Yesterday, news broke, courtesy of the Honolulu Star-Advertiser, that the Facebook CEO was resorting to lawsuits as a way of ensuring the privacy of a 700-acre estate he'd purchased in Hawaii. The thrust of the story was that the legal actions, known as "quiet title and partition," were necessary in order to keep dozens of neighbors from being able to legally cross the property, which is made up of a number of individual parcels, some of which are inside the boundaries of the larger tract.
Today, Zuckerberg addressed the controversy directly in a post on Facebook in which he wrote that there had been numerous "misleading stories" about the situation. In short, he noted that he wanted to make sure every neighbor gets paid for their parcels but that it's not entirely clear who all the owners are. "In Hawaii, this is where it gets more complicated," Zuckerberg wrote. "As part of Hawaiian history, in the mid-1800s, small parcels were granted to families, which after generations might now be split among hundreds of descendants. There aren't always clear records, and in many cases descendants who own 1/4% or 1% of a property don't even know they are entitled to anything."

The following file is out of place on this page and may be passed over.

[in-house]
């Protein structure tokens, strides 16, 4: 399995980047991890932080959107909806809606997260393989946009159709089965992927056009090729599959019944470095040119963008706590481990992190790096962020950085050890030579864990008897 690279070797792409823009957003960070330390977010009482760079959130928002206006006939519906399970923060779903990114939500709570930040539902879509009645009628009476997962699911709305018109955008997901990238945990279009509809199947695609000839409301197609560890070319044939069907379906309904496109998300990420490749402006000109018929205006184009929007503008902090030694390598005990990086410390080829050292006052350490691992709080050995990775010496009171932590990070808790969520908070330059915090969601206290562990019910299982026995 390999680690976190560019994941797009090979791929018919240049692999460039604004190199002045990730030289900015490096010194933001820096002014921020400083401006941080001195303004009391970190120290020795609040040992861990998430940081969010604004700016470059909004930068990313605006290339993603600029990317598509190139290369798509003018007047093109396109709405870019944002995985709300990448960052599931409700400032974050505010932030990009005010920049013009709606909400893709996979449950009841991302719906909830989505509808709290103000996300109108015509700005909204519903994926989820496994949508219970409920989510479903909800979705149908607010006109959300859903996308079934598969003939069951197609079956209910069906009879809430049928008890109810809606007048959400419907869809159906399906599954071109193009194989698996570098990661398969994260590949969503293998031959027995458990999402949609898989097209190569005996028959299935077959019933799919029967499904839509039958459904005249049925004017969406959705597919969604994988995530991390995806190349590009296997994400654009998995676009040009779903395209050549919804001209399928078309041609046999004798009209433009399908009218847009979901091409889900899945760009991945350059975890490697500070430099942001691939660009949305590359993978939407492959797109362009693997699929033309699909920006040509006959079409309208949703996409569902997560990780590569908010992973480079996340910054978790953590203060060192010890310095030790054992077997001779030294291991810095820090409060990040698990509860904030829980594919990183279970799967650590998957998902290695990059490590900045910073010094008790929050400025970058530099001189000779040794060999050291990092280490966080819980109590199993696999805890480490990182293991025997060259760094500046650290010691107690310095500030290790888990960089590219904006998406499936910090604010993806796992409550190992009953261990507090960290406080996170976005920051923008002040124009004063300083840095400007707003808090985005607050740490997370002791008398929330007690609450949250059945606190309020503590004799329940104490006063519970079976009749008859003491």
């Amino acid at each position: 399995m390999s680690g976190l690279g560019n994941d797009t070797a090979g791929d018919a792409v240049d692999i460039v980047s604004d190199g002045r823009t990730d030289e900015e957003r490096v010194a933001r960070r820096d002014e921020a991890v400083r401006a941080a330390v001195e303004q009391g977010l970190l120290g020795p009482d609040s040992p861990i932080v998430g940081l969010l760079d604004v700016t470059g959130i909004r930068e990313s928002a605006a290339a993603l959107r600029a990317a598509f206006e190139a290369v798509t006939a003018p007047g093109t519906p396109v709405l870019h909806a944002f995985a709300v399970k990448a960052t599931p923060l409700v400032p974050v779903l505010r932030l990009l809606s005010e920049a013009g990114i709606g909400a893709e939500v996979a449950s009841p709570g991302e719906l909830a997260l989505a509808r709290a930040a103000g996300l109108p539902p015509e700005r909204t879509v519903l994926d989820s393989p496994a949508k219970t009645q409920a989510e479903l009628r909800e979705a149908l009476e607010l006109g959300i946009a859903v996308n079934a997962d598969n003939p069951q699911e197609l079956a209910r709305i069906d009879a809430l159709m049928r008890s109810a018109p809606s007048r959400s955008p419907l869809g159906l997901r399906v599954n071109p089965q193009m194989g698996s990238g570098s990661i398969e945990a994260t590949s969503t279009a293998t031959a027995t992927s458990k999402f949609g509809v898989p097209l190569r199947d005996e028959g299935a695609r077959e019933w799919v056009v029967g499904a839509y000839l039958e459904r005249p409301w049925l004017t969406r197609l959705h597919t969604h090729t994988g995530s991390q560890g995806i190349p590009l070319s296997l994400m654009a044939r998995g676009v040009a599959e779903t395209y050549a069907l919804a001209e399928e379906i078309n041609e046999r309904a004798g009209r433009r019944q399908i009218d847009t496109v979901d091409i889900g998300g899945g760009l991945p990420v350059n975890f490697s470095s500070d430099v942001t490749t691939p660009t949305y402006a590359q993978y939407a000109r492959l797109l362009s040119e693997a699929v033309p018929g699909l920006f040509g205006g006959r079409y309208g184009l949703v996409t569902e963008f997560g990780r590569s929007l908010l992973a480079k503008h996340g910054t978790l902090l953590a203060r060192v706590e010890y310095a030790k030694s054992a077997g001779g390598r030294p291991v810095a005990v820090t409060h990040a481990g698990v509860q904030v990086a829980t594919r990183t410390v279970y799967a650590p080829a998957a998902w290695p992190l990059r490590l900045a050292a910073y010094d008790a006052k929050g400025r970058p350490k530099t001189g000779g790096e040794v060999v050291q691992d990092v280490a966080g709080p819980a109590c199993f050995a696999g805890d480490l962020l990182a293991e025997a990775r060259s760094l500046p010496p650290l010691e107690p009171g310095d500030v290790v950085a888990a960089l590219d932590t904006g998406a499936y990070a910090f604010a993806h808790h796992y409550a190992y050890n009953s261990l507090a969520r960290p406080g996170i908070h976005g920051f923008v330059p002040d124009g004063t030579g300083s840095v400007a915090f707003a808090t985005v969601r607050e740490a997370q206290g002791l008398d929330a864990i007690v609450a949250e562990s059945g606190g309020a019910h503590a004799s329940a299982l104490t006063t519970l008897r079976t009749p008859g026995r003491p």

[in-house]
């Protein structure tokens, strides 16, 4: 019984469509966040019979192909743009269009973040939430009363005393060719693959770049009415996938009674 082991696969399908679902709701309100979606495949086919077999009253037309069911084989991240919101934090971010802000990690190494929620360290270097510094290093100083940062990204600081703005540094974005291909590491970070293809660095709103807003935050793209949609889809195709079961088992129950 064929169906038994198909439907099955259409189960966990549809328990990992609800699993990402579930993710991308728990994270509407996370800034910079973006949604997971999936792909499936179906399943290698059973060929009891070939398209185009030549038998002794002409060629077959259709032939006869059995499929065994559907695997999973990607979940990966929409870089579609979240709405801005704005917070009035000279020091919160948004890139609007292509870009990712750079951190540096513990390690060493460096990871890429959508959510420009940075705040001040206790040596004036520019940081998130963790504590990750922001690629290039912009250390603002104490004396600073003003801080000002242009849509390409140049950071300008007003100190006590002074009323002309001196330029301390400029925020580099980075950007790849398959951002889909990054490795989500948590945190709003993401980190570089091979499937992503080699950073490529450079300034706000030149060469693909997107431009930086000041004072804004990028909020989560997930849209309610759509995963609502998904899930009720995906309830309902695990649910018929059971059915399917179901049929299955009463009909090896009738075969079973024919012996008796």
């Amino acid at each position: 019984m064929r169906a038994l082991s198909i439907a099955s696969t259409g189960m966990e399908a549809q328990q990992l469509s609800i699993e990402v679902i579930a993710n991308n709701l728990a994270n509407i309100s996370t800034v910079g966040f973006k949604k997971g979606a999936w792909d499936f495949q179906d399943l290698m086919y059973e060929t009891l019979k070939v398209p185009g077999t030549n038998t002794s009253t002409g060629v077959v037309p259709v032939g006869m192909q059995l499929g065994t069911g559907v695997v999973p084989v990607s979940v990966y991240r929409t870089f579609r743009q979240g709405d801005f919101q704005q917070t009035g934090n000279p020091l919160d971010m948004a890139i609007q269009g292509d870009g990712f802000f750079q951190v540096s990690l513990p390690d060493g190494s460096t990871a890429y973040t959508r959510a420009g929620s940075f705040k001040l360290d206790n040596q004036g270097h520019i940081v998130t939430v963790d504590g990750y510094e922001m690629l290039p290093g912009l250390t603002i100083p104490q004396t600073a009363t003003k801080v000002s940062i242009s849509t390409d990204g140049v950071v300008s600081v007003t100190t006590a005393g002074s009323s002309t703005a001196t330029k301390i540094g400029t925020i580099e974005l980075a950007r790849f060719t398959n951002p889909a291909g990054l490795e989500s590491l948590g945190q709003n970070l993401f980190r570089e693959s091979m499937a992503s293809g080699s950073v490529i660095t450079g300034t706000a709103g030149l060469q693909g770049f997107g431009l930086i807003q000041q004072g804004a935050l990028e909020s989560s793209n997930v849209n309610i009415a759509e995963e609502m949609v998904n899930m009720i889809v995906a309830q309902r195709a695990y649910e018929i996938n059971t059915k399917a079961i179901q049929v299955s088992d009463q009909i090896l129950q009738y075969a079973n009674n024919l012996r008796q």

And that's, he said, why he's filing the quiet title actions: to "find all these partial owners so we can pay them their fair share" and, in the end, be good neighbors.